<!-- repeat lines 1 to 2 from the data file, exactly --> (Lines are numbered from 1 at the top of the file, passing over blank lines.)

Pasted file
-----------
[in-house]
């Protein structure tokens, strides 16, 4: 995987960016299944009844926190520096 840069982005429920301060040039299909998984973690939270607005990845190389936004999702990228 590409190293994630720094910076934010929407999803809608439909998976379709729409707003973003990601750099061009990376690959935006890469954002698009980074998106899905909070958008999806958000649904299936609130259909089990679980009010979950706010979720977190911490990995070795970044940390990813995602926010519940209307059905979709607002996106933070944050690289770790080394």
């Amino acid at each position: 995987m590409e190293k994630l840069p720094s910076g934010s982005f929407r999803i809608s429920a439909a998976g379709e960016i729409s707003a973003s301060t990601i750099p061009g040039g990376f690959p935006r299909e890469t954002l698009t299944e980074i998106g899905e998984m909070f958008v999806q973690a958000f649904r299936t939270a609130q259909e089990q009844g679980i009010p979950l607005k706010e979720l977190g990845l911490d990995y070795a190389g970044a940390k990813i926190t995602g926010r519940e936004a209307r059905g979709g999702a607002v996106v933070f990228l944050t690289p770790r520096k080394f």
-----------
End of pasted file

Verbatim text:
[in-house]
């Protein structure tokens, strides 16, 4: 995987960016299944009844926190520096 840069982005429920301060040039299909998984973690939270607005990845190389936004999702990228 590409190293994630720094910076934010929407999803809608439909998976379709729409707003973003990601750099061009990376690959935006890469954002698009980074998106899905909070958008999806958000649904299936609130259909089990679980009010979950706010979720977190911490990995070795970044940390990813995602926010519940209307059905979709607002996106933070944050690289770790080394």